Symptoms of Hernia
Patients with Symptoms of Hernia
Patients with hernia can be asymptomatic and can be diagnosed during a routine physical examination by their physician. However they can present with a bulge in the groin or scrotum. The bulge may appear gradually over a period of several weeks or months or it may form suddenly after lifting heavy weights, coughing, bending, straining, or laughing. Many hernias flatten when patient lies down.
Patients also can present with groin discomfort or pain. The discomfort may be worse by bending or lifting. These symptoms tend to be relieved at night when patients are lying down and the hernia reduces. The pain may be sharp and immediate or a dull ache that gets worse toward the end of the day. Patients usually experience the pain in the groin and/or scrotum. Severe, continuous pain, redness and tenderness are signs that the hernia may be entrapped or strangulated.
What kind of activities make the hernia pain worst?
Patients also could present symptoms of hernia with heaviness, swelling, and a tugging or burning sensation in the area of the hernia, scrotum, or inner thigh. Males may have a swollen scrotum, and females may have a bulge in the large fold of skin (labia) surrounding the vagina. Certain activities tend to make hernia symptoms worse. These may include prolonged standing, prolonged sitting, coughing, laughing, sneezing, straining during a bowel movement, sexual intercourse, getting in and out of a car or bed, bending forward, or crossing legs. The pain or discomfort may get worse as the day goes by and may completely resolve when lying flat. Some women feel more pain from their hernia during their menstrual period.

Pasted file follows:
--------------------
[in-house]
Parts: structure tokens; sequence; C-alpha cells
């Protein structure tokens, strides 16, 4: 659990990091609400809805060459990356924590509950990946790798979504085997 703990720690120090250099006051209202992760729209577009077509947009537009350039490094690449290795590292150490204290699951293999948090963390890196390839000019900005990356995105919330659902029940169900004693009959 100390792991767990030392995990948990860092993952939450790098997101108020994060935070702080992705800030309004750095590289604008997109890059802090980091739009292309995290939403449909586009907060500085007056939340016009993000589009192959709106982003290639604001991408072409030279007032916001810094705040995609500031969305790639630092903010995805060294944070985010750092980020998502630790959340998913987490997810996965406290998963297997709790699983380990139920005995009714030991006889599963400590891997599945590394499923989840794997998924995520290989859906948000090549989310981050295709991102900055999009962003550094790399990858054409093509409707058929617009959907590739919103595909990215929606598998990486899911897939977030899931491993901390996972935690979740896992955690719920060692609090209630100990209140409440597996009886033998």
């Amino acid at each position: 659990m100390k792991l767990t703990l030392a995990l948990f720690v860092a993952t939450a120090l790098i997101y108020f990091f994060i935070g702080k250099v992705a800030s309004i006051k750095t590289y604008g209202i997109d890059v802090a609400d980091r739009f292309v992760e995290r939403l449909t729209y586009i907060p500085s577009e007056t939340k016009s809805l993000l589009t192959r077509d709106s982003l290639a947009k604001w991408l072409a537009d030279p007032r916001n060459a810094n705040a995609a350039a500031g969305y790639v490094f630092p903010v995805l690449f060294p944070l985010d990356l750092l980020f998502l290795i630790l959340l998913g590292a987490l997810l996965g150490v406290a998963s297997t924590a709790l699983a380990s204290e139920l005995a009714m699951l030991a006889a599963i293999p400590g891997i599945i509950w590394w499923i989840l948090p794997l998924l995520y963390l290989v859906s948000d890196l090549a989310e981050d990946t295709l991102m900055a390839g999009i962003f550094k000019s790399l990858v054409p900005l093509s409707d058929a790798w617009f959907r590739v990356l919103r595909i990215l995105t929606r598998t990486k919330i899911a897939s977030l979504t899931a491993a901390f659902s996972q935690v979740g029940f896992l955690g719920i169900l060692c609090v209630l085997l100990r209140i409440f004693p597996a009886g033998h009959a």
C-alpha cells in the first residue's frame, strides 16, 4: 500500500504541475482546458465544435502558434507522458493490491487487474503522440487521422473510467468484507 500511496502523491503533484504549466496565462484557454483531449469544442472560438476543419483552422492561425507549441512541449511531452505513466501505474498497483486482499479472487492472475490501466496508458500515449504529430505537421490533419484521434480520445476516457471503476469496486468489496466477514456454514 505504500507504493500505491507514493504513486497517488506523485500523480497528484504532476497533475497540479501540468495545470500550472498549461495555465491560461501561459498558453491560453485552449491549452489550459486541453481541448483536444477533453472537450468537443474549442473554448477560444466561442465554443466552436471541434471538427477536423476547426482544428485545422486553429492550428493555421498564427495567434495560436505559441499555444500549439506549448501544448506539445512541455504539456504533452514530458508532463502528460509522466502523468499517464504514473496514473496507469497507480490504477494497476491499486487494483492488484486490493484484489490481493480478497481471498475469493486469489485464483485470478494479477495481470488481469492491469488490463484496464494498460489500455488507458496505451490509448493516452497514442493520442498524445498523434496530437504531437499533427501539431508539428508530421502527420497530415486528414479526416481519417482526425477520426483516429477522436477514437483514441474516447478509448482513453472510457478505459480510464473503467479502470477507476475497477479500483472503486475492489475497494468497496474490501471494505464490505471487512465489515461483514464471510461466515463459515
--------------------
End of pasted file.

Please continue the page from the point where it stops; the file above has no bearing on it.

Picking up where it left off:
Some patients complain of on and off pain and discomfort in the groin region especially during physical activity and/or straining, without having any bulge on the physical examination. If there is pain due to a hernia, but without a bulge, then we refer to these as “occult” or “hidden” hernias. The pain may be sharp, shooting, stabbing, dull, aching, electrical or tingling. The pain may radiate down the leg, around the back, up the abdomen, into the testicle or vagina. It never radiates down the buttocks or below the level of the knee. In those patients ultrasound, CT scan or MRI could assist the physician to diagnose a small hernia.
Most common Symptoms of Hernia
- A protruding bulge (most common)
- Pain in the area of bulge (may be worse with exertion)
- Nausea and vomiting (may signal intestinal obstruction)
- Numbness (due to nerve compression)
Symptomatic hernias may produce a wide array of non-specific discomforts related to the hernia sac and the pressure by the sac on adjacent tissues. These discomforts are commonly worse at the end of a day, especially if there has been physical exertion during the day. These symptoms tend to be relieved at night when patients are lying down and the hernia reduces.
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